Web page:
"A Story for Everyone: I would read one of the short stories, fall in love, and then declare it my favorite. Then I would go on to read the next story, fall in love and declare it my favorite. It continued like this until I had read them all. There wasn't one story I disliked, and though I am partial to certain genres, I found each story intriguing, beautifully written, and the characters drew me in. It didn't matter if the story fell in a genre I read or not—it didn't matter." ~ ALC




"Short on Quantity... Long on Quality: Evolution: Vol. 2 is not only the perfect carry along collection for readers on the go, but readers period. The writers in this collection all have a unique ability to fill a small space with a lot of story goodness. My favorite short stories are those with that ‘twist’ and I found those here in spades." ~ John Cannon


"Quirky Surprises: I wasn't sure what to expect from this batch of short stories, but I walked away from it pretty damn impressed. ...There are more than a couple gems that stood out to reassure me that there is some good stuff happening in the indie press world." ~ Chuck Regan


"An Excellent, Wide-Ranging Collection: This collection bounces effortlessly from one genre to the next, each story standing on its own and complimenting those around it. I enjoyed how one story was Sci-Fi and the next was Horror. Throw in some words about the evils that lawyers do and you have this book." ~ Ryan Sayles


"Wonderful Compilation of Stories from Various Genres: What can I say? It's a great compilation of stories expanded across several genres. It's not often that I can sit and read straight through in a matter of hours, but this book had me hooked! I was emotionally attached, thrown across the floor and blown away. As an artist I am constantly on the look out for inspiring ideas and concepts and within its pages I was presented with a plethora of natural readable stories all served up in a tidy package." ~ JesterDev


"Literate Again: I have found it increasingly difficult to make time to enjoy a full-length novel, however when I decided to create a reading window for the occasional novelette after downloading Evolution: Vol. 2, I ended up reading the whole, brilliant collection in one sitting." ~ Ruth Toombs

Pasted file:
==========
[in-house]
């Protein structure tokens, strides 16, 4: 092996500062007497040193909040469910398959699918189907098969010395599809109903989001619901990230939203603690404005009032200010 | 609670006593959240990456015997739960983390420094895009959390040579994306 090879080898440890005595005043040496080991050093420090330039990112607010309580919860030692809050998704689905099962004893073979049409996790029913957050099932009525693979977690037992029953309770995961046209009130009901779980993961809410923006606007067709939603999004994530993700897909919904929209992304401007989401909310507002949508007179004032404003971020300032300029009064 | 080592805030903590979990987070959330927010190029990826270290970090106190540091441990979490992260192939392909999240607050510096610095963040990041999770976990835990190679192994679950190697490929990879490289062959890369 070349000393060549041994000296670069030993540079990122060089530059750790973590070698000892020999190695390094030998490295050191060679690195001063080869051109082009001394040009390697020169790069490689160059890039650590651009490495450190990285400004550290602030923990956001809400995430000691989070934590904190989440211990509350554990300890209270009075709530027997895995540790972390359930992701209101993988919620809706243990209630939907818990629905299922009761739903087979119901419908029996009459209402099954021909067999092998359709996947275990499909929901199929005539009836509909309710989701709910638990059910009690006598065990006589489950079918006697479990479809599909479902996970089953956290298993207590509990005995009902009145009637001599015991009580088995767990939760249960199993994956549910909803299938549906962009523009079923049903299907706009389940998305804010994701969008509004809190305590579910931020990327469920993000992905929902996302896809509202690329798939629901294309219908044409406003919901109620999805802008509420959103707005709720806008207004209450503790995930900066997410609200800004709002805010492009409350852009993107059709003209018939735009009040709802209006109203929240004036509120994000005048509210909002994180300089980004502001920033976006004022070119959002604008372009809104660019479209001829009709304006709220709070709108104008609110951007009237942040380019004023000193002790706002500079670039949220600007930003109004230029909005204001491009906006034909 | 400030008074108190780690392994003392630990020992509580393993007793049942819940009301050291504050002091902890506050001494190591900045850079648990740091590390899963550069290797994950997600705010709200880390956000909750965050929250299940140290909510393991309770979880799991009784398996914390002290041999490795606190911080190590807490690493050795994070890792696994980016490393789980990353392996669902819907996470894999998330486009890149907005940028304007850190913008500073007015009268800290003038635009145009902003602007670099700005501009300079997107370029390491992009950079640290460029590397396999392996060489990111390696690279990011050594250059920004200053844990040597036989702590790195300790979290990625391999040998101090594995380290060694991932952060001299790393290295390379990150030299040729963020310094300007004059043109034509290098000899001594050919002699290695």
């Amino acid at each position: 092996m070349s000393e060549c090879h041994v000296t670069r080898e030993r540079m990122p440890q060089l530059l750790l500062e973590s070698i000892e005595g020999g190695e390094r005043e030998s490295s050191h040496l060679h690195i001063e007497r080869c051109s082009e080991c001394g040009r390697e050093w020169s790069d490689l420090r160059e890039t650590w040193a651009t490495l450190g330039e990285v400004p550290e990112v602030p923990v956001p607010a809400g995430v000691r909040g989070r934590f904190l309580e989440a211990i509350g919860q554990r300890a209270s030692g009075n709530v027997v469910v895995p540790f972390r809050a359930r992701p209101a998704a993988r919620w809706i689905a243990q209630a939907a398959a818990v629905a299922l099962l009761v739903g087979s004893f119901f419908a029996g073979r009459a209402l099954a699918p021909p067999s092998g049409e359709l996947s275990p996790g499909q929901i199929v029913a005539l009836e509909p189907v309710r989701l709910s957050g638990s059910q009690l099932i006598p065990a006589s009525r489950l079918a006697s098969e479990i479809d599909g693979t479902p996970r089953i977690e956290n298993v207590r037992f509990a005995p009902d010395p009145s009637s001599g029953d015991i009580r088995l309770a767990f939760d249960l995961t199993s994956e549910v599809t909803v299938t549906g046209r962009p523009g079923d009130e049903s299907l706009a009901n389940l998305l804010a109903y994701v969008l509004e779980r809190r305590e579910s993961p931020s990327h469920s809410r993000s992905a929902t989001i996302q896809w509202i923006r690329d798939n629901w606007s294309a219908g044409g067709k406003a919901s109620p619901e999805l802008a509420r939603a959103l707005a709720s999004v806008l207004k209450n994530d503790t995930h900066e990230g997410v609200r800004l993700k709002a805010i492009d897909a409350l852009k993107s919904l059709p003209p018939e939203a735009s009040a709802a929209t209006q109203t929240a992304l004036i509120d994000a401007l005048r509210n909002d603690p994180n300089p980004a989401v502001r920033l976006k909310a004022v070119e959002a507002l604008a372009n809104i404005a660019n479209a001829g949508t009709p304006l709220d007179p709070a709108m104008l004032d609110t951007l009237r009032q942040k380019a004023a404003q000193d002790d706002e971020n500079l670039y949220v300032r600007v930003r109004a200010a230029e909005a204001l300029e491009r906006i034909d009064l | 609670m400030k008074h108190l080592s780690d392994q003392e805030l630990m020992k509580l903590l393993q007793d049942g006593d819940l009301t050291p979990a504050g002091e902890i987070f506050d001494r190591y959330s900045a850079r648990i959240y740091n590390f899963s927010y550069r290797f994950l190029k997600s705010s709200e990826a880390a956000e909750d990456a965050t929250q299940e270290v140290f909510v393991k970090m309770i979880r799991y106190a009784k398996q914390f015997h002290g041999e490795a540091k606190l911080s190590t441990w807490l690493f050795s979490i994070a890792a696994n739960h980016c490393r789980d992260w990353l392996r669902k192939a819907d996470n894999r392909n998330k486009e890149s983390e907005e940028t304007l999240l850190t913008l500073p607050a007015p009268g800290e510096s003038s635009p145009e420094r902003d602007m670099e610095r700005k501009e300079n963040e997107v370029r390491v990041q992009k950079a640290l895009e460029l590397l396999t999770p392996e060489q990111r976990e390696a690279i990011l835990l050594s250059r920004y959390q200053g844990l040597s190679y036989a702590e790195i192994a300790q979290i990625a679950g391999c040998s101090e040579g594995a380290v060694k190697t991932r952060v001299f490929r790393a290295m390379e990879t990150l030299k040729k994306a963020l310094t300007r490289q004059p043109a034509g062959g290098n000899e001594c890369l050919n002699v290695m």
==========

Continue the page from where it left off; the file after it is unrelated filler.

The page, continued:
We’re pleased to offer you not one, but two Special Sneak Previews at the end of this book.


In the first preview, you’ll enjoy the first four chapters of Lane Diamond’s FORGIVE ME, ALEX, the award-winning first book in the Tony Hooper series of psychological thrillers..



The Kindle Book Review says: "Lane Diamond has succeeded in bringing to the surface the dark and horrifying mind of a psychotic serial killer, while at the same time bringing forth the desperate need for humanity and justice for the victims and their families."




TONY HOOPER Series at Evolved Publishing

In the second preview, you’ll enjoy the prologue and first chapter of THE HOLOCAUST ENGINE by David Rike & Stephen Patrick, the award-winning first book in The Holocaust Engine series of pandemic post-apocalyptic adventures.



...a chilling community horror adventure like no other, and one which leaves you with a lump in your throat throughout. ...one of the most interesting and original virus-style thriller novels I’ve read in a long while. ~ Readers’ Favorite Book Reviews, K.C. Finn (5 STARS)




THE HOLOCAUST ENGINE Series at Evolved Publishing

Table of Contents


What Others Are Saying


Table of Contents




IF I SHOULD DIE by Amanda Papenfus


TIMOTHY by Anjuli Bowen